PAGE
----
FutureScapes is tantalisingly silent on how we can help bring a preferred scenario about: but that’s what Facing the 2020s should help with!

Community, ecology, herbal tea… More lessons in life from Findhorn

Jun 27 2012

Why have I just spent all afternoon on my knees, weeding tiny tufts of couch grass from a flower bed? I’d never do this at home. The reasons why I’m weeding are complex, but they’re all because I’m at Findhorn.

You can’t easily sum up the Findhorn Foundation in a paragraph, but here goes. It’s a spiritual community, eco-village and education centre in a beautiful setting near the sea in North-east Scotland, founded 50 years ago, and it’s been a major source of inspiration and practical learning for me since 1990.

Findhorn people talk about work as love in action, and they walk their talk: this is one reason I’m weeding.  At the start of any Findhorn work shift, there’s an attunement: the work team join hands, connect with the purpose of the task, and ask to be guided to do it well.  This really helps me feel that my mundane, repetitive task is worthwhile, and I stick at it cheerfully.

Since the start, the people at Findhorn Foundation have worked in co-operation with the spirits of the land and the plants, which they call devas.  You may believe it or not – I do believe in devas, and I find a sense of delight and nourishment in the gardens at Findhorn which is not unique, but rare: I feel it on other land which has been tended lovingly and consciously, such as Hazel Hill Wood or Hilfield Friary in Dorset.

If you’re interested in sustainability, Findhorn is well worth a visit.  It’s the only place I know in the UK which deserves the name eco-village.  They generate much of their own electricity, they have a plant-based sewage system, free minibus services, a range of eco-houses, and they grow much of their own food.  Some of this is at Cullerne, where I was weeding a flower bed: here they aim to make the whole place beautiful, not functional.

The Findhorn Foundation started in the Sixties, and there’s a good number of ageing hippies living here.  In fact the age profile of the community is worryingly skewed over 50.  The good side of this is the way they are pioneering new ways to support people with severe ill health or infirmity.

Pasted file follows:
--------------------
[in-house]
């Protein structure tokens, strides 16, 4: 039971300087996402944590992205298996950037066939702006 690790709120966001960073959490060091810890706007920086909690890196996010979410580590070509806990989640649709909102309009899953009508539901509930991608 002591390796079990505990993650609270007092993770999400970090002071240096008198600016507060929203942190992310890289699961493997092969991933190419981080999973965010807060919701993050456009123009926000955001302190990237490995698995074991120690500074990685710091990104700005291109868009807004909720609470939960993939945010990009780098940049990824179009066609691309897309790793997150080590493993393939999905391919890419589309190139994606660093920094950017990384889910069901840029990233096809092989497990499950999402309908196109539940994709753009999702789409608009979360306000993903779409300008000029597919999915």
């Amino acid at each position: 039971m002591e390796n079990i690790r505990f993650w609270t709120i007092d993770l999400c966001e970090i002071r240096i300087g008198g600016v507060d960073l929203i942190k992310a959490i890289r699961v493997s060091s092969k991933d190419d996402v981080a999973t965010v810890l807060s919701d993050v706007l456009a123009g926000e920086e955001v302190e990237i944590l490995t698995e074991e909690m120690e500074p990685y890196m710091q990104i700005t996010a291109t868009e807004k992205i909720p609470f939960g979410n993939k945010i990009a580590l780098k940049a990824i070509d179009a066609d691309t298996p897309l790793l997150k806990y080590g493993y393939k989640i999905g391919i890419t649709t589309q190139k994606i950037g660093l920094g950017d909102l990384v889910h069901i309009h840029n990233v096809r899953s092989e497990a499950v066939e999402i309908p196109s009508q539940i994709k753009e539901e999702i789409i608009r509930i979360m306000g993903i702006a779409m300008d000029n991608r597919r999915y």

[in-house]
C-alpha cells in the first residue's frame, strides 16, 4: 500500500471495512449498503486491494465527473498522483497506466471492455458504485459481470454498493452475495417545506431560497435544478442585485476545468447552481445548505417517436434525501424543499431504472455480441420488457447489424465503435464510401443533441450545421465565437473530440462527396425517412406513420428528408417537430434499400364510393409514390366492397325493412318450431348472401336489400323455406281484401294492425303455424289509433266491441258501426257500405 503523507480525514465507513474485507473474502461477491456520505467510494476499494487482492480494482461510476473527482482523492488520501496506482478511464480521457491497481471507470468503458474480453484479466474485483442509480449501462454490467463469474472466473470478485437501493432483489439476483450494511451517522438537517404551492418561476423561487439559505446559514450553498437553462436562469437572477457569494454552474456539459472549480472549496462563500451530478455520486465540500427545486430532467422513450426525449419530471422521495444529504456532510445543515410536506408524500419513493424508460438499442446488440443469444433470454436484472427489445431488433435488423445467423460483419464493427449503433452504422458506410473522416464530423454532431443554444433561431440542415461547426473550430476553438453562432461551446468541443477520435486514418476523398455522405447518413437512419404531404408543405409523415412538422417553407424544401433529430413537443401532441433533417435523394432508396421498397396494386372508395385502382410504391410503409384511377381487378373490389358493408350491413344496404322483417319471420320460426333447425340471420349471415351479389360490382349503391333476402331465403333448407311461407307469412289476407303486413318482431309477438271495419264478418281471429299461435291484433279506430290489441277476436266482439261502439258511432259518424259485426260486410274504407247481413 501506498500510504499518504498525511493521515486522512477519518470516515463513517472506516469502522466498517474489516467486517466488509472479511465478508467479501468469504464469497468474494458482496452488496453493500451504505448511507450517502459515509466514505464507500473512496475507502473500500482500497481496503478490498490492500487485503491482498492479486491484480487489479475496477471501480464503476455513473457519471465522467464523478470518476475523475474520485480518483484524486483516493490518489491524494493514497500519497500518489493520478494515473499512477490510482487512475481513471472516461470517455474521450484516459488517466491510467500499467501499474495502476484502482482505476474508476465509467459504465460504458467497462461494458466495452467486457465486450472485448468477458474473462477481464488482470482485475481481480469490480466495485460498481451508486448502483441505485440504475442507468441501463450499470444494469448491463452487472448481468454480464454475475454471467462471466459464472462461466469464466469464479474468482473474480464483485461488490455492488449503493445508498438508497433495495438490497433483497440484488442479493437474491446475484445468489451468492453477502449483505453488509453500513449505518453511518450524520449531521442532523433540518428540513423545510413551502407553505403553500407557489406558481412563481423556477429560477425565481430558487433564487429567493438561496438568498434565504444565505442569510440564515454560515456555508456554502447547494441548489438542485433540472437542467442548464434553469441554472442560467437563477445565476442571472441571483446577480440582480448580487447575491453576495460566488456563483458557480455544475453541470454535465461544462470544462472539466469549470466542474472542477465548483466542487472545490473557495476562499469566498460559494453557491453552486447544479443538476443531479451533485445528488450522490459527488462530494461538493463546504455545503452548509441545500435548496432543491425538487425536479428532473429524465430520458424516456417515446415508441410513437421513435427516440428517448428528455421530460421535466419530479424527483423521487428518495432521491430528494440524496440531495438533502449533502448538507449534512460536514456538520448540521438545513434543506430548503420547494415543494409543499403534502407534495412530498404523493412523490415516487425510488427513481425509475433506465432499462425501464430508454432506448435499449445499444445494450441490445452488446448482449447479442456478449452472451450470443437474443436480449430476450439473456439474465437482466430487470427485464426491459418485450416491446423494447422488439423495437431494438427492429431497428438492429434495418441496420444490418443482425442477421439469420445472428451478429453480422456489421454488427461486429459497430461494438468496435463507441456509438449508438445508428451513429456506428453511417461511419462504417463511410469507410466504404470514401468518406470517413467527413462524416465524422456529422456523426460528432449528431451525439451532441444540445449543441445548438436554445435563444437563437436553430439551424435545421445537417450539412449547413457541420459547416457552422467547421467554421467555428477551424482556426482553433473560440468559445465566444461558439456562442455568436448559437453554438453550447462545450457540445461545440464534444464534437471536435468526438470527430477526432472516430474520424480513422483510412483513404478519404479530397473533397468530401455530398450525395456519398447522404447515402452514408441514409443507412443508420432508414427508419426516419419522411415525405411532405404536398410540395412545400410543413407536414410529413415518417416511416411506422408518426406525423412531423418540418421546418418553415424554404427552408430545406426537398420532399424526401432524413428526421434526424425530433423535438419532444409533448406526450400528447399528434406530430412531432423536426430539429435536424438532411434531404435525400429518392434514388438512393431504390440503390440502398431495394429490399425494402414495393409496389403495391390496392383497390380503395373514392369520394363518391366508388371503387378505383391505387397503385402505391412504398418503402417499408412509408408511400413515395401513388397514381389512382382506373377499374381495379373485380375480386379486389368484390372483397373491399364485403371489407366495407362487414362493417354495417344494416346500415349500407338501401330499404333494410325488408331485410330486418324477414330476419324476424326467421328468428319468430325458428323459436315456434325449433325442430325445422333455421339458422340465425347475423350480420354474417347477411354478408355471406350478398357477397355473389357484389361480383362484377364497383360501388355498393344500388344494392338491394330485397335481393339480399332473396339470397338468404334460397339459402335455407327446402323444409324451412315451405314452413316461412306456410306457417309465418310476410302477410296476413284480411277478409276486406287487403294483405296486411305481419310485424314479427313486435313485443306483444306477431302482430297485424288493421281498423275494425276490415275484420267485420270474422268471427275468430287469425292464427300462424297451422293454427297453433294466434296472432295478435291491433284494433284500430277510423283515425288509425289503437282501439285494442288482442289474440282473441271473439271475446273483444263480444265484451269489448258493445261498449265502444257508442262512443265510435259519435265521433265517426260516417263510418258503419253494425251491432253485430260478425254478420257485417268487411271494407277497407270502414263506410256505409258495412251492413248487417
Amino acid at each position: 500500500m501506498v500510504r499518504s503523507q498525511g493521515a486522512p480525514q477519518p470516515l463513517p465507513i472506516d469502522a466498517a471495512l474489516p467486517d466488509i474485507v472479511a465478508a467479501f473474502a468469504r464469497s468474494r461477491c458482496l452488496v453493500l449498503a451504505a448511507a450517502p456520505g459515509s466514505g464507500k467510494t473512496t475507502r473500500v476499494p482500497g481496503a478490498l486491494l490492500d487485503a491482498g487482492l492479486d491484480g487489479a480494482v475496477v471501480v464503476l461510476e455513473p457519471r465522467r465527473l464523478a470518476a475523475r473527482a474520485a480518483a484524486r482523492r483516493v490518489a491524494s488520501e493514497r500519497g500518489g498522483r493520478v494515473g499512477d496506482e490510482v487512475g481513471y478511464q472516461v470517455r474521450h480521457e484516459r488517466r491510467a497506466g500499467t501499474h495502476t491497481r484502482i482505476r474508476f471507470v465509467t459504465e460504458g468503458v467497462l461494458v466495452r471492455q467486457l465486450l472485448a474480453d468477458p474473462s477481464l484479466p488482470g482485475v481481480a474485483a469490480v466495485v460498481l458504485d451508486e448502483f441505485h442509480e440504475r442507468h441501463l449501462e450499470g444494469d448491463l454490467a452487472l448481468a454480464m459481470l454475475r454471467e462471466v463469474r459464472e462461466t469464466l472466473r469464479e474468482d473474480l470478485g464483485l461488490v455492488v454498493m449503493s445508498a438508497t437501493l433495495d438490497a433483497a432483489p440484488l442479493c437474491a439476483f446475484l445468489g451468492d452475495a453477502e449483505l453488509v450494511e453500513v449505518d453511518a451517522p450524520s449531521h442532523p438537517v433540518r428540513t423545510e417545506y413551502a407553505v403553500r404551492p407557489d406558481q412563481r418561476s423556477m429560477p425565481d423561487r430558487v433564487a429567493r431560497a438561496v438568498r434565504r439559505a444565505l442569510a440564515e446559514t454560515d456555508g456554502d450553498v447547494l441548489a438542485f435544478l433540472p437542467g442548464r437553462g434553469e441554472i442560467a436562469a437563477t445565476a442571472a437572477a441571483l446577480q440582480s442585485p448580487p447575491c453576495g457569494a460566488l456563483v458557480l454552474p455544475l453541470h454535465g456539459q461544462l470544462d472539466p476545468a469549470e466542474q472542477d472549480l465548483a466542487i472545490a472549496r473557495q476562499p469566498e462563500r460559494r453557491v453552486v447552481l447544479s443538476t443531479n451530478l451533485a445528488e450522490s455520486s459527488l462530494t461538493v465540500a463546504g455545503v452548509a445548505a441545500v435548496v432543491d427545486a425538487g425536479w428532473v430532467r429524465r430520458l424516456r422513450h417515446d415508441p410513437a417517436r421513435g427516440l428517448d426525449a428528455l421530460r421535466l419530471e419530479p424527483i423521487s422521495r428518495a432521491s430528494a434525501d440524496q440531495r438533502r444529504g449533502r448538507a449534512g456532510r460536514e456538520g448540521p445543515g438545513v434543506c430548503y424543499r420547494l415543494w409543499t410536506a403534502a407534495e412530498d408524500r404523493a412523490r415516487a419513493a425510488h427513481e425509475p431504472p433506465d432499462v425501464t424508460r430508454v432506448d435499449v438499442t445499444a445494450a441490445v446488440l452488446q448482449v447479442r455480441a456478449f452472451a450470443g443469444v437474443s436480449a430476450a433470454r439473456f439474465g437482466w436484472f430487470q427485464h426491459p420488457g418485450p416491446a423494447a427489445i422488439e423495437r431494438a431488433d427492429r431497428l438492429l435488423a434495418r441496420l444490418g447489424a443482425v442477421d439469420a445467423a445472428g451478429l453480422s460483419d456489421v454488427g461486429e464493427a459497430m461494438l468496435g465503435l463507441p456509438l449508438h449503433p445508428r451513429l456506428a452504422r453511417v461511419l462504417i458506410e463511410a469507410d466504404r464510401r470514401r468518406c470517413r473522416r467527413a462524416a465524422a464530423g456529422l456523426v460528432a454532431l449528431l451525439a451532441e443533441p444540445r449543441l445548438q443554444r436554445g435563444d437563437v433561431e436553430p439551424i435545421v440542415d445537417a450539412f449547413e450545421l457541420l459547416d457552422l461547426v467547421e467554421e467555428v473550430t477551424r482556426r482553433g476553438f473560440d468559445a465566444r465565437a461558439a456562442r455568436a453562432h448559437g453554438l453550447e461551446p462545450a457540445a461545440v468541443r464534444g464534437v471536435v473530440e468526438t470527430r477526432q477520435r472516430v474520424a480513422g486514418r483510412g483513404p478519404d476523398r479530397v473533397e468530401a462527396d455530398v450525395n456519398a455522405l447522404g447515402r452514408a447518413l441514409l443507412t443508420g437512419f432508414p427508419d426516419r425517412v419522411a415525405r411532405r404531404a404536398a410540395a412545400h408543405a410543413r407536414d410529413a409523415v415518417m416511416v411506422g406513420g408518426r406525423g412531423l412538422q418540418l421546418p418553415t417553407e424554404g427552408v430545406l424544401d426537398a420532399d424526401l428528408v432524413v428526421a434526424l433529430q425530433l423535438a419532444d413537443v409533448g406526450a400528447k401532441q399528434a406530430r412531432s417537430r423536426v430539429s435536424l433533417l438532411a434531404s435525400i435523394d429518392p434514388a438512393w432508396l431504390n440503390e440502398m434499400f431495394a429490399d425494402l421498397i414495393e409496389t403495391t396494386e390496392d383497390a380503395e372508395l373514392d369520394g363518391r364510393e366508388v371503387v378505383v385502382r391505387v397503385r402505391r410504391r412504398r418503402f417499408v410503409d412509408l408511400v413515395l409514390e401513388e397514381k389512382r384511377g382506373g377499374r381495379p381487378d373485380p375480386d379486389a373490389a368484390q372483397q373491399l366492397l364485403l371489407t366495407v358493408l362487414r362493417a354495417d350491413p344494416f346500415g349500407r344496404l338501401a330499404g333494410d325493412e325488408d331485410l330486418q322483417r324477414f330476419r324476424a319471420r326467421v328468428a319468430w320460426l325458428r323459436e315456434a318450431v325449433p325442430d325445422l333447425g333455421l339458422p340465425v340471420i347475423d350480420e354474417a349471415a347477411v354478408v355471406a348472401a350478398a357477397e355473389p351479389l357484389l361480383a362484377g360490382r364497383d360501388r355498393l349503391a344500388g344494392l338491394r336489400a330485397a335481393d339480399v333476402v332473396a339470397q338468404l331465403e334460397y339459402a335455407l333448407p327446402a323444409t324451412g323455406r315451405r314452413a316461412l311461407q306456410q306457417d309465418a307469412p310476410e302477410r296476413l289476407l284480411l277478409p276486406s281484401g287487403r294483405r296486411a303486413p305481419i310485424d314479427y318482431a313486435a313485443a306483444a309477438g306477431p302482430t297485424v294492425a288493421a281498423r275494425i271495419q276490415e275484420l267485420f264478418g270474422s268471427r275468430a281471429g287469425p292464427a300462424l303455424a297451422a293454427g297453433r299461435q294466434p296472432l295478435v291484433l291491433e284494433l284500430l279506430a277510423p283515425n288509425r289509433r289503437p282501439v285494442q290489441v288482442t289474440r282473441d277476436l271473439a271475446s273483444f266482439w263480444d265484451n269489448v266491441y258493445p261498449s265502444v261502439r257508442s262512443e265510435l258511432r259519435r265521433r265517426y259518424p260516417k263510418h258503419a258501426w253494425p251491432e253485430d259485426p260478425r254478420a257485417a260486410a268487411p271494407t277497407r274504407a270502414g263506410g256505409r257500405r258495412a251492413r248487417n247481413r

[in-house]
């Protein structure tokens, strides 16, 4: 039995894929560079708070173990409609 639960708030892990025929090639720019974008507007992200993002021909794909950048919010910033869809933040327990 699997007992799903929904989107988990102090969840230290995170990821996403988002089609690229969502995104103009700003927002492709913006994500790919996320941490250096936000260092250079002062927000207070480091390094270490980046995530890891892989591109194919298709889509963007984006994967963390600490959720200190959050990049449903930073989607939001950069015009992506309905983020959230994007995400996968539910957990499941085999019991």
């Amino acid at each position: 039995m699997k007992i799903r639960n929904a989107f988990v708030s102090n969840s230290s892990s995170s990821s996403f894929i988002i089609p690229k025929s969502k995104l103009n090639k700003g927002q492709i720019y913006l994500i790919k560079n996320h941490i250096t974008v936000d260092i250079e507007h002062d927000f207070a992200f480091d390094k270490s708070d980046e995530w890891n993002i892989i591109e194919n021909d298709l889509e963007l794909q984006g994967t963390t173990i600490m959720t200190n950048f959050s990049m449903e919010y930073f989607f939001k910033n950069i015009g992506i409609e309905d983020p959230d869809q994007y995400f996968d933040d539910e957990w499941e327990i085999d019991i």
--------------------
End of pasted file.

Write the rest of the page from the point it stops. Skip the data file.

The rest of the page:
An interesting feature of Findhorn’s Community Care programme is that it trains those needing support in how to receive it.  Strong personalities can get bossy and stroppy when they are infirm, and they need to learn new approaches, such as gratitude, asking for help, admitting they can’t cope.  And those giving support need new skills, like valuing what they do, and making sure they don’t burn out.

I am back here to recharge my batteries, meet old friends, and learn from this community.  All of this I can do in an afternoon of weeding, if it’s at Findhorn!

How to enjoy a wet May

May 11 2012

Finding your inner fire when the sun won’t shine

I am writing this at Hazel Hill Wood, sitting at the foot of my favourite beech tree, with a struggling campfire.  It has been raining heavily for days, now it’s merely a light drizzle pushed along by a strong South-Westerly wind.  This seems to be the shape of May 2012.

Early May is my favourite time of the year, especially at Hazel Hill: the bluebells are usually abundant, the birdsong is intense, and there is new growth everywhere.  As you may guess, this year it’s all pretty subdued.  Many bluebells haven’t even flowered.  The wood is damp and chilly like early March, and yet the Spring growth is here.  The green of young beech leaves is brilliant, almost electric, even in this weather.  But the lack of sun has shown me how much I, and probably most people, depend on Spring sunshine for our own sense of growth and renewal.

I know many organic farmers and gardeners who say that it’s best not to water and fertilise your plants too much.  Their approach forces the plants to root deeper in order to find water and nutrients.  There’s a useful parallel here for humans in a wet Spring.

The silver lining in these clouds is the chance to strengthen your will and intent, and dig deeper in yourself, in order to find the inner fire to fuel your Spring growth.  It’s like cycling instead of driving a car: not so easy and convenient, but it makes you fitter, stronger, less dependent on outside support.